The downside of having a pet is dreading ‘that day’

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If there’s one thing that’ll make you forget all about your own troubles, it’s when someone you love gets sick. Even when that someone is covered with fur.

If you’ve been visiting this space long enough, you’ve heard many stories about my little fur people, Angelo and Milo. Just like their owner, they’re getting on in their years, but as indoor-only cats who’ve been spoiled and healthy, I expected them to make it to 20 at least. Now I’m not so sure.

Unlike Angelo, a furry toad beast who tops 20 pounds, Milo was always slender. Milo never really cared much about eating. If he got distracted mid-bite, he’d just walk away from the dish. When he did eat, he was picky. Maybe he just really wasn’t that hungry because his stomach was full from compulsive grooming.

When Milo finishes grooming himself, he starts in on his brother, who is perfectly content letting him do all the work. Which means that Milo consumes twice the amount of cat fur, and this increases exponentially each fall, when both cats shed their summer coats and grow winters ones. More hair means more barfing, and ultimately more hairballs, which you always find first thing in the morning while still barefoot.

This year seemed no different. The barfing started, but no ultimate hairball was produced, as had been the case in years past. Milo started to get thinner, but he’d done that before and once the lodged hairball finally came up, he’d bounce right back. But this year — no giant hairball. And then, oddly enough, the vomiting stopped. But Milo didn’t gain any weight. He also seemed extremely thirsty. I attributed all of this to the ultimate hairball, but despite an array of products both conventional and natural — nothing came up.

As the days went by, Milo got downright bony, which wasn’t readily obvious because of his long, fluffy fur. And then his little light seemed to start flickering. He just wasn’t his goofy, sparkly, pesty self. Maybe this wasn’t just another hairball after all.

I took him to the vet, blood work was done, fluids administered, and the unhappy diagnosis came in: feline renal failure. An X-ray additionally disclosed that either Milo’s kidneys had swollen to the size of walnuts, or there were two huge masses growing on them. But, the vet wasn’t ready to put him down.

He explained Milo’s condition to me, and outlined a treatment plan, prescribed four medications to squirt down his throat, ordered special food and even gave me a lesson in administering subcutaneous fluids, which I still haven’t quite mastered and gives me the heebie jeebies. But I’m determined to learn because I decided that my love for Milo is greater than my fear of needles.

While I’m mastering “sub-cue” hydration, I keep trying to find something, anything, that Milo will eat. Canned food, tuna, baby food, butter, canned fish fillets, roast chicken… Nothing. He looks at it, then slowly returns to the water dish, and starts his back and forth plodding trips to the litter box, until he finally curls up somewhere and goes to sleep.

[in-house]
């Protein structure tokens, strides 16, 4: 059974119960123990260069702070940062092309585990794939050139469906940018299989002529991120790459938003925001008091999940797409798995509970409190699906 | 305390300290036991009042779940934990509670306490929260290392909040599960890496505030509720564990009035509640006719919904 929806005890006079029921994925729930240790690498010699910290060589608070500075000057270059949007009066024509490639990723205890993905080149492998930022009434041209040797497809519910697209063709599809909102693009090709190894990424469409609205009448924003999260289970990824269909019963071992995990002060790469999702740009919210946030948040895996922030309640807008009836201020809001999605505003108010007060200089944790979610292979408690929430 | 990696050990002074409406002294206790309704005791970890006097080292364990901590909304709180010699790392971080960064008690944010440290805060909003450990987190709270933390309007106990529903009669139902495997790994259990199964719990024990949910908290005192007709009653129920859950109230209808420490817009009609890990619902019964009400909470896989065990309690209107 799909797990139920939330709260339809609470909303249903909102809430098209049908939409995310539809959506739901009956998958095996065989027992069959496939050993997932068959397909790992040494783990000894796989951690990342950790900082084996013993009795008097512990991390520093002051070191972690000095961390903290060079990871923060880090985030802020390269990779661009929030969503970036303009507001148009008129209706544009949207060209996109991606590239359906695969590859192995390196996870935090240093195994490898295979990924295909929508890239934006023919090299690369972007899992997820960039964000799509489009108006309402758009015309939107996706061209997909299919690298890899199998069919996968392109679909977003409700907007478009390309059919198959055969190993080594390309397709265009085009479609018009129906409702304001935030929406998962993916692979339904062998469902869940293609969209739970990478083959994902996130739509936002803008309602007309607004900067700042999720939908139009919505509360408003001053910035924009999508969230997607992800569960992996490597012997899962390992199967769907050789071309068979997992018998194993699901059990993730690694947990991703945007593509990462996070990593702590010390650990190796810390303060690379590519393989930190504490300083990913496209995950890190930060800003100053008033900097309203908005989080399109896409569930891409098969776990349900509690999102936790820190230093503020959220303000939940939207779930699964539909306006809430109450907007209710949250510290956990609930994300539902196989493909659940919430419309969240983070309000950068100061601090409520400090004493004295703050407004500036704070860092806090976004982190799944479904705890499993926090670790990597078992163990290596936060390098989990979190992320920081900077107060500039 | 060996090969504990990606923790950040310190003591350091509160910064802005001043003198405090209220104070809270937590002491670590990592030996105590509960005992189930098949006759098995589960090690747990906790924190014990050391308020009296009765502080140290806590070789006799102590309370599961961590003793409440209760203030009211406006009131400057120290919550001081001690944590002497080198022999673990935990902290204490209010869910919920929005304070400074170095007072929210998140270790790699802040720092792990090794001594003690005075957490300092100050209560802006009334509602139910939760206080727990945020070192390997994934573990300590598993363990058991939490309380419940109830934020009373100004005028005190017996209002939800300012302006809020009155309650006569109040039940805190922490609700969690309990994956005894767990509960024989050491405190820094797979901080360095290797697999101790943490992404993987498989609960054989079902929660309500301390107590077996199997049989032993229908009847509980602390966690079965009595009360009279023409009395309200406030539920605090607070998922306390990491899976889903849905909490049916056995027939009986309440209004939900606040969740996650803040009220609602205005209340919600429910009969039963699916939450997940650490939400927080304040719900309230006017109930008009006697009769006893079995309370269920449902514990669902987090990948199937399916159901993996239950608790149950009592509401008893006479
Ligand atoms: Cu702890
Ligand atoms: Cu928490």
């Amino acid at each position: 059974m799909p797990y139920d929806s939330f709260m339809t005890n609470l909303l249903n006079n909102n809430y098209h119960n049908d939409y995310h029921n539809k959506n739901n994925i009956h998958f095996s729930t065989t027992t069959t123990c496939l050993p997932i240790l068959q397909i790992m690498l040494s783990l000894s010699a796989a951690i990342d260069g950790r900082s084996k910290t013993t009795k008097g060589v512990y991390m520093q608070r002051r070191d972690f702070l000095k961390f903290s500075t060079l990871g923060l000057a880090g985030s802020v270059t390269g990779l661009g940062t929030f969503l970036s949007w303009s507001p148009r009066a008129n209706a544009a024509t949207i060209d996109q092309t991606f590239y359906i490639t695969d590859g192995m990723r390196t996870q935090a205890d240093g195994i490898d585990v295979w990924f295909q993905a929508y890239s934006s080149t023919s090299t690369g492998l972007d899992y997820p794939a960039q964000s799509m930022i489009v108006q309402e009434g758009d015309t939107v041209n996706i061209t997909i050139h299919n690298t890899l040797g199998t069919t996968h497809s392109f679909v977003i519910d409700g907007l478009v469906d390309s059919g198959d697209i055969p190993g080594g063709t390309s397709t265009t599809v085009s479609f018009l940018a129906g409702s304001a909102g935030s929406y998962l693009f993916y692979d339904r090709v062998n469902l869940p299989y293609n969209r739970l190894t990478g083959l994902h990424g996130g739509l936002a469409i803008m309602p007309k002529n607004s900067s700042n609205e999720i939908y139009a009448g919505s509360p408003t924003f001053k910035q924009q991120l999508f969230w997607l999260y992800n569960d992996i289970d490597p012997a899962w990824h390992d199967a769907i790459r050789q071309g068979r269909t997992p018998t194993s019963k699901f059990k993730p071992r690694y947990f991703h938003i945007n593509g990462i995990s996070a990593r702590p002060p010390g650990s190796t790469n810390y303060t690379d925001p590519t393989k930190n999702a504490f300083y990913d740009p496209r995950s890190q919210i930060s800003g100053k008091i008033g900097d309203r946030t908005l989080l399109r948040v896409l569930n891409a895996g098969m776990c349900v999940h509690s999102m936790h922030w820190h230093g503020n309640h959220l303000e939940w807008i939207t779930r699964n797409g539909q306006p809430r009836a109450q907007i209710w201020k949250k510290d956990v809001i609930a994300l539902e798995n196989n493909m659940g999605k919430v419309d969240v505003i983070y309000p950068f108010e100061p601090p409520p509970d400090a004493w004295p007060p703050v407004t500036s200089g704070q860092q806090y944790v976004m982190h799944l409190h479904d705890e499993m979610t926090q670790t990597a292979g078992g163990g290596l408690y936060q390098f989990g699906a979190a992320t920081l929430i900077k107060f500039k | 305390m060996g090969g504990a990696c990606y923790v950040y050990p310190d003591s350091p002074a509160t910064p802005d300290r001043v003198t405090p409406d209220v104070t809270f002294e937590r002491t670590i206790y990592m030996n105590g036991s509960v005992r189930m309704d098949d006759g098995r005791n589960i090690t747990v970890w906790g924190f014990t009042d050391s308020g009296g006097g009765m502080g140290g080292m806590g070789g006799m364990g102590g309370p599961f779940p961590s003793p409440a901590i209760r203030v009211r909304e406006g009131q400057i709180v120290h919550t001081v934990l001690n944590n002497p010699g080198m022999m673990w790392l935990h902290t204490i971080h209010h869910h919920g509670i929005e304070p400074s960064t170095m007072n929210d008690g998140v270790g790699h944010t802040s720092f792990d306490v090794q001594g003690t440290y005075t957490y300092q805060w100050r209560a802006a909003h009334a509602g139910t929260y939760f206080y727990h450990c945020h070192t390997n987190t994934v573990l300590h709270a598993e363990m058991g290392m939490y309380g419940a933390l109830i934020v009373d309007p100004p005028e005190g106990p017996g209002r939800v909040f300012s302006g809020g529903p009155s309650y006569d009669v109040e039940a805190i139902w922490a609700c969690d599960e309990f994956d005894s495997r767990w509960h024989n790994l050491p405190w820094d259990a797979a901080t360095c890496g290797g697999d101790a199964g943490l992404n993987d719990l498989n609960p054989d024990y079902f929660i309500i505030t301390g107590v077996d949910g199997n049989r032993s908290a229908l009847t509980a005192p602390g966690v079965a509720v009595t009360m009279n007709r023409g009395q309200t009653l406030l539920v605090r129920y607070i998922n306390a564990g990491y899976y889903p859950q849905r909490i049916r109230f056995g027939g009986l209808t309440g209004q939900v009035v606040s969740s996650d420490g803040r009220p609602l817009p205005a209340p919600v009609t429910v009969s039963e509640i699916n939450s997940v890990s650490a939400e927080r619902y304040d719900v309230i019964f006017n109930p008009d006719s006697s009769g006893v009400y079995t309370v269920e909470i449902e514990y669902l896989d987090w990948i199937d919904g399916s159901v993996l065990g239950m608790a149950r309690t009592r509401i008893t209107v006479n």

His deterioration has been so swift and severe, I’m torn between throwing everything I can at him because he seemed thinner but fine just a few weeks ago, or abandoning all this force-feeding, and just easing his pain. He’s clearly miserable when I’m shooting multiple (and clearly icky-tasting) medications down his throat, and not much happier when it’s liquid food. He hates the whole process. And he associates it with me. He’s no longer delighted to see me approaching. I’m not his loving Kitty Mama anymore. I’ve become his torturer.

Sadly, there’s no way to explain to a cat — particularly one who already doesn’t feel well — why I’m grabbing his head, forcing his mouth open and shooting liquid down his throat. I know I’m doing this to help him, but from Milo’s perspective, I’m just adding to his misery.

I’m so torn. Do I push forward and hope for a recovery, or just leave him be, and hold him and pet him, and let him do his water dish/litter box ritual until he finally just falls asleep for good?

Or, do I ask the vet to administer one final injection? Frankly, I’m just not ready for that. But maybe Milo is?

This is the down side of having pets. You know “that day” will come eventually, but when it does, it still catches you by surprise. Do you heap piles of money that you don’t have on an animal? How much is too much? Do you “put them out of their misery?” And if so, when? And whose misery is it really, anyway? Yours or your pet’s?

However it plays out, I don’t want to think about that morning when Milo’s not waiting faithfully outside my bedroom door with his fat toady brother, greeting me with kitty-yoga stretches, meowing for treats, and then joining me on the recliner to watch the morning news. But the sad fact is — that day has already essentially arrived. Milo hasn’t had the energy for greetings or kitty yoga for days. But he still manages to hop up onto the foot of the recliner and sit with me. There’s still a little Milo left in him. So, maybe there’s a little hope too.

What the heck — why not put it out to the universe: Is there a veterinary graduate student out there who’s ready to try her or his first feline kidney transplant? Need the educational experience before you can tack “DVM” after your name? If so, call me. I know of a really worthy patient.

— Email Debra at; read more of her work at and

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